The collection of shims are lightly greased and placed centrally on the bearings - you don't want them moving as the cover is fitted


I screw four 6mm studs into the back if the case as a guide for the cover. It will be hot and if fumbled causes mayhem with shims falling about the place :-o.


A final check is made of the rear cover to ensure it is flat. If not it will cause problems.


And then the cover is heated with the Propane torch and carefully lowered onto the bearings. It is then tapped down with a rubber mallet and five of the nine set screws are fitted.


The studs are removed and all set screws fitted and torqued-down to 9 lbs/ft.


When the box has cooled and I am happy that the clearances feel right I fit the three oil seals. First the input shaft splines are masked and the shaft given a light smear of grease.


I use a long socket of appropriate size to seat the oil seal into the case. The seal is given a light coat of Blue Hylomar to ensure its oil tight around the case.


Surplus compound is wiped away and that's one done :thumb.


Now remove the gear lever and repeat the process with the gear lever shaft oil seal. I used an 18mm socket to seat it.



The gear lever shaft is given a light smear of grease and replaced.


The Output Shaft oil seal is given the same treatment. This is a Monolever bike so the oil seal lips face outwards to let the box breath into the leg (which has oil in it). Paralevers have a different oil seal that is faced inwards as the leg is dry. Paralever boxes breath through the hollow bolt that secures the speedometer cable and battery earth strap.

I use a flat steel disk I turned on the lathe with a 50mm 3/4" drive socket to seat the rear oil seal.


The output Shaft drive flange is then given a light greasing and fitted to the taper shaft - the taper is kept dry. The nut is torqued down to 161 lbs/ft which is a bit of a heave. I use a long locking bar and a Certified 50-300 lbs/ft 3/4"-drive torque wrench for this.


Almost finished now. The Neutral Switch is checked with a Multi-Meter and fitted with a new washer. The Drain Plug is also fitted with a new washer. I cleaned the swarf off the magnet with cloth and a high-pressure air line (don't try this at home kids :rob).


The replacement Speedometer Drive, a new collar and the breather bolt are then fitted (it doesn't strictly need a breather bolt as a plain one would do but it has one so it went back in).


And that's it - the box is finished . . . .


Now for the clutch . . . .

so thats it, box is done clutch done, bike back together
and a massive parts bill to pay,  almost to the price i paid for the bike a couple of years ago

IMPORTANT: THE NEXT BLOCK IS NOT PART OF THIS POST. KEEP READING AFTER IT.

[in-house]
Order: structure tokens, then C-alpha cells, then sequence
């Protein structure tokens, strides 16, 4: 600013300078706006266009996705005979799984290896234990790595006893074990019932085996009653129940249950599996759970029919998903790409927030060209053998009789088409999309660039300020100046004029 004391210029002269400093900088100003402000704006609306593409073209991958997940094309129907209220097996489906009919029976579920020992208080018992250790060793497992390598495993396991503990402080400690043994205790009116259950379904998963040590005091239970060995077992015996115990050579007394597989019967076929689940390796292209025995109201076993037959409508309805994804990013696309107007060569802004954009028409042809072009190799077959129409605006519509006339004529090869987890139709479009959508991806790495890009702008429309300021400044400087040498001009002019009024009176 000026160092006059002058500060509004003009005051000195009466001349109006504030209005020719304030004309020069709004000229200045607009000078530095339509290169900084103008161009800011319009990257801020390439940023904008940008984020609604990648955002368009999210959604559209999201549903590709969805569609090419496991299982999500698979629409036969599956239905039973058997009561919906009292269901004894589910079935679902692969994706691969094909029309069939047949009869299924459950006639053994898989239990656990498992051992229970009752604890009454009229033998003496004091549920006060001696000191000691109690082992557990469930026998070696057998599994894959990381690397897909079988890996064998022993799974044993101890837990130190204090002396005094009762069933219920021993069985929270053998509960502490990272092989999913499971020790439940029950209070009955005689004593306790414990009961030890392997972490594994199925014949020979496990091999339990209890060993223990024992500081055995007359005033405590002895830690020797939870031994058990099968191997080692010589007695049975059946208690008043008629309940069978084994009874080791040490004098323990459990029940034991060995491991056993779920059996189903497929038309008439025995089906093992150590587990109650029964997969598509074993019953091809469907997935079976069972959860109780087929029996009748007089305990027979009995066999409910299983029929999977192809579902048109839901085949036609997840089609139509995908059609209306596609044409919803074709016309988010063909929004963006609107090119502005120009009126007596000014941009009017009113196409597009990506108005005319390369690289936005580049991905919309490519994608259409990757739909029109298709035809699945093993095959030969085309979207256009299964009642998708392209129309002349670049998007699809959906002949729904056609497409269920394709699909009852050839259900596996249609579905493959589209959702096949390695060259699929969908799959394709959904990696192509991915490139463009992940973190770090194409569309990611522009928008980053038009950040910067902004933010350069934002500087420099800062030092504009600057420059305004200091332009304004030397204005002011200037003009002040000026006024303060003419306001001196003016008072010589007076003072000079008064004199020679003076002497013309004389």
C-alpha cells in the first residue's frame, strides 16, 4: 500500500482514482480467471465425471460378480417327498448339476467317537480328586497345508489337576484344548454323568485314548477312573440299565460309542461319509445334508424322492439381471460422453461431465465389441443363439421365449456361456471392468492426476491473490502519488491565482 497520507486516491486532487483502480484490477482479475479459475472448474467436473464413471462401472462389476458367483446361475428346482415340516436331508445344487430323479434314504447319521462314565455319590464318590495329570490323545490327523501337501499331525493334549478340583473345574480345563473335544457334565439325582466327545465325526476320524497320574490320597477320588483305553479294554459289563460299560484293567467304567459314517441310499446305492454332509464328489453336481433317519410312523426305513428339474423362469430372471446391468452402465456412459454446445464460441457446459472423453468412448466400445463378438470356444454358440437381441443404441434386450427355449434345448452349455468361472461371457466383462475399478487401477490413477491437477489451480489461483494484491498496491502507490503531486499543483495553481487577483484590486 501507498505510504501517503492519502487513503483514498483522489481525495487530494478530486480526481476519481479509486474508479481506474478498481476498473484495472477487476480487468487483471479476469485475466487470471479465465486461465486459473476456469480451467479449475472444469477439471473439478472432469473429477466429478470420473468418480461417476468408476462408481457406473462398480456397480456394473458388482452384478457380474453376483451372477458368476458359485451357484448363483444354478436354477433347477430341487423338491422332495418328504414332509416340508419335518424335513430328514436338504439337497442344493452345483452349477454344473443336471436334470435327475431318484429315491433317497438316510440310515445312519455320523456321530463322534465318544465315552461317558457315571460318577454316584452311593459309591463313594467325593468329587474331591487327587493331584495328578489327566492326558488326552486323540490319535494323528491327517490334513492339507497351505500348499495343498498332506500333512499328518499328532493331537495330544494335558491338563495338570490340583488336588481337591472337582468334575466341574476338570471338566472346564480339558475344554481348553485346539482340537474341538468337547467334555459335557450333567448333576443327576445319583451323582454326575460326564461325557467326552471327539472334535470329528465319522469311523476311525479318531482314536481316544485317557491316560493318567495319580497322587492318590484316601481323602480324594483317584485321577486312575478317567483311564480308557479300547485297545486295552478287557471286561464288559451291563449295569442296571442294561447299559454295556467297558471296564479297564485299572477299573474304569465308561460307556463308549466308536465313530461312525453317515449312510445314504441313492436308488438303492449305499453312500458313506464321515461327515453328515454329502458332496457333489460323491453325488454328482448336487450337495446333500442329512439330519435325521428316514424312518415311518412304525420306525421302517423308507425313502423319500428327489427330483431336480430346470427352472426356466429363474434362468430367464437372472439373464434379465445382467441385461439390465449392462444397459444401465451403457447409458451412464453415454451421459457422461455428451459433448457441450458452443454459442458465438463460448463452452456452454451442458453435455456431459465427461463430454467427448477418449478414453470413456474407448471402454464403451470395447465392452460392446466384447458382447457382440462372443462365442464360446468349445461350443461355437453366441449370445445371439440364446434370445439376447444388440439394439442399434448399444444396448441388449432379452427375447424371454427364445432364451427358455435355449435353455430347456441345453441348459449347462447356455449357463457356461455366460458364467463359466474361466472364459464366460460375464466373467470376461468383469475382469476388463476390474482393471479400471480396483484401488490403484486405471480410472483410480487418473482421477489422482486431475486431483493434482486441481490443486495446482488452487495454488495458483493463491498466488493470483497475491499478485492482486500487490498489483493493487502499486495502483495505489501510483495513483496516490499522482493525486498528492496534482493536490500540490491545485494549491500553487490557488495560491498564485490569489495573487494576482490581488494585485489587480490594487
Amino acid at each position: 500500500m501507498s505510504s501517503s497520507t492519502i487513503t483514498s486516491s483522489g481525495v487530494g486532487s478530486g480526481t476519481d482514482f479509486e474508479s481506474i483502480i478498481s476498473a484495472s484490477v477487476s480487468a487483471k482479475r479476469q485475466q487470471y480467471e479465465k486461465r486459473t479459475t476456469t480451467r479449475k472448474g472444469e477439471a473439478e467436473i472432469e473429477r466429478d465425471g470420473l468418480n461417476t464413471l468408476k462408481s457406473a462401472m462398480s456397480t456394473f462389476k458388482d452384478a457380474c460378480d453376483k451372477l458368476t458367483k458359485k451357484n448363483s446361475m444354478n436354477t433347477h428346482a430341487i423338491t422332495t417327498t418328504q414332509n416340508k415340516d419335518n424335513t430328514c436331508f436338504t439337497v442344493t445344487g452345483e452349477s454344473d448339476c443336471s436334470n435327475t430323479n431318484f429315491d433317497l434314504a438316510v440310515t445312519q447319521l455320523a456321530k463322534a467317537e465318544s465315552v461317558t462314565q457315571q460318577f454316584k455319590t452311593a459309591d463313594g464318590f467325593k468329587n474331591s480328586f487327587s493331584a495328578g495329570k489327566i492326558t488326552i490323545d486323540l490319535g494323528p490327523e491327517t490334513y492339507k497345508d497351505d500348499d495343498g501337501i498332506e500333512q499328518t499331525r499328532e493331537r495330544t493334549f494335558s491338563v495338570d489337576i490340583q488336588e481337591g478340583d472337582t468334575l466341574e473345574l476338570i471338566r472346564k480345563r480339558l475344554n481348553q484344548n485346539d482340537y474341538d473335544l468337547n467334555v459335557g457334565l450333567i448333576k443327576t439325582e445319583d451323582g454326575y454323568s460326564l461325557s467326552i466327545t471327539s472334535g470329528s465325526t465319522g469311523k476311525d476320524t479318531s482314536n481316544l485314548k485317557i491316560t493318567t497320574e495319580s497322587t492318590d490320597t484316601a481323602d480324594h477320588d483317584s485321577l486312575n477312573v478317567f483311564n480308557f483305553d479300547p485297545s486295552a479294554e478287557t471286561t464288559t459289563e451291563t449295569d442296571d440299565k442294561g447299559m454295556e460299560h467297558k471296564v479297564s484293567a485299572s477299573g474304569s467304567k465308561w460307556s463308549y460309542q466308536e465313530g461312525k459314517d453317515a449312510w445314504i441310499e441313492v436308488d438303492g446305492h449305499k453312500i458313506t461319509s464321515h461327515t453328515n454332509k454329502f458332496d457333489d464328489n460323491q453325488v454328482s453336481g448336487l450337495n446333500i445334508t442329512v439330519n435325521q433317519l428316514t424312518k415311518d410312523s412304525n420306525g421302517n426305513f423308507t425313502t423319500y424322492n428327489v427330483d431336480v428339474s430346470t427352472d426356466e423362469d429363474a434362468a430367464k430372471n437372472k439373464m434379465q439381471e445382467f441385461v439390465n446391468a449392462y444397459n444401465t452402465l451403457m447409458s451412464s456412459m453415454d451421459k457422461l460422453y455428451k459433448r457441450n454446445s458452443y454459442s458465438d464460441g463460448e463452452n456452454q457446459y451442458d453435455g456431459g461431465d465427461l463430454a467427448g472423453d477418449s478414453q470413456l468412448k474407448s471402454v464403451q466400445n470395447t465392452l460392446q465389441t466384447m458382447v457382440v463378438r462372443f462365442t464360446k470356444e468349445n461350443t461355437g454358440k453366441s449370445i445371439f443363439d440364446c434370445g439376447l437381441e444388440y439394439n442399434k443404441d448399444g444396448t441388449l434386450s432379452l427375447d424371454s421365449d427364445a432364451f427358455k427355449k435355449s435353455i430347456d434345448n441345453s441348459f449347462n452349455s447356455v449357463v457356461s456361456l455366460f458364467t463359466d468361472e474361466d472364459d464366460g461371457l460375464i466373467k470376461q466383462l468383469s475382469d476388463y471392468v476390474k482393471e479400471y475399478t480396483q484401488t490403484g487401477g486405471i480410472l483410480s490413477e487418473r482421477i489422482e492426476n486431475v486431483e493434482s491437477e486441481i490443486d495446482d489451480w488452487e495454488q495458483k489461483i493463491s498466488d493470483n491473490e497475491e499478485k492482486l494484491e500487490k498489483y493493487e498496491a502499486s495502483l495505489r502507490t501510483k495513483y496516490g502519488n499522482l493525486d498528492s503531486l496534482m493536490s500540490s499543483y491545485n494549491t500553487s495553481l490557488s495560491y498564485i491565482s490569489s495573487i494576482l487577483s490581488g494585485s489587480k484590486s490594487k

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fuck yeah he's an awesome dude,  i have to get him something for all the work,  but he doesnt drink, so i can't even ply him with copious amounts of single malt whisky.

i guess ill give him a resturant voucher and some cash.


roughly in parts, just for the gearbox its cost about £400,  ive seen complete "rebuilt boxes" out of germany for £550.  it makes me wonder how you could viably rebuild gearboxes for £150 labour,  seeing the labour bob put into the job,  there must be atleast 15-25 hours worth in there,  and the germans are selling the boxes, not even a swap,

a second hand box of unknown condition costs roughly £250-£300  soo you only have at best 300 to play with for all the parts and labour!!


any way, 

he did the cluch as well,  it took bob 2 hands to pull in the lever :D

i'd just assumed was a bmw dry clutch thing,

I had employed my massive forearms to better effect :D  but this wasnt right, so bob got on the case and fixed that,  along with all the rest of the dodgy bits on the bike that i didnt give a shit about but bob woth his O.C.D. couldn't live with,

i think it was driving him mad that i wouldnt let him paint the tank



ill get some photos up when i grab the bike

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Well, where was I . . Oh yes - the clutch.

All the new parts (plus one old one) were laid out:


I then de-greased and washed the flywheel and housing as well as I could with Industrial cleaner and hot water (DOH, I should have set the camera 'white balance' to "Daylight" :blast).


I used 'Optimol TA' on the splines and spring contact points before assembly to make sure that everything moves smoothly.

Its just like a car clutch and the friction plate needs to be centred before the cover plate is tightened down. I used a spare Input Shaft with the pushrod pushed through to the diaphragm spring to align everything before the 6 set screws are tightened down evenly to a final torque of 17 lbs/ft.


The Input shaft is then withdrawn and the gearbox installed. I had removed the swing arm to make this easier.


With the gearbox installed (the splines lined-up OK, thankfully) The airbox goes on - this is not a nice job as the two upper bolts are a fiddle. I should have ground a 6mm Allen Key down a bit but decided to just take my time over it.


Notice anything missing . . .  Yup, I forgot to put the cross-over fuel pipe in so it all had to come apart . . Bummer :blast.

The clutch operating arm is then installed and set to the requisite 203mm clearance from the cable mounting lug (The BMW Club had long articles in their mag about this :augie ).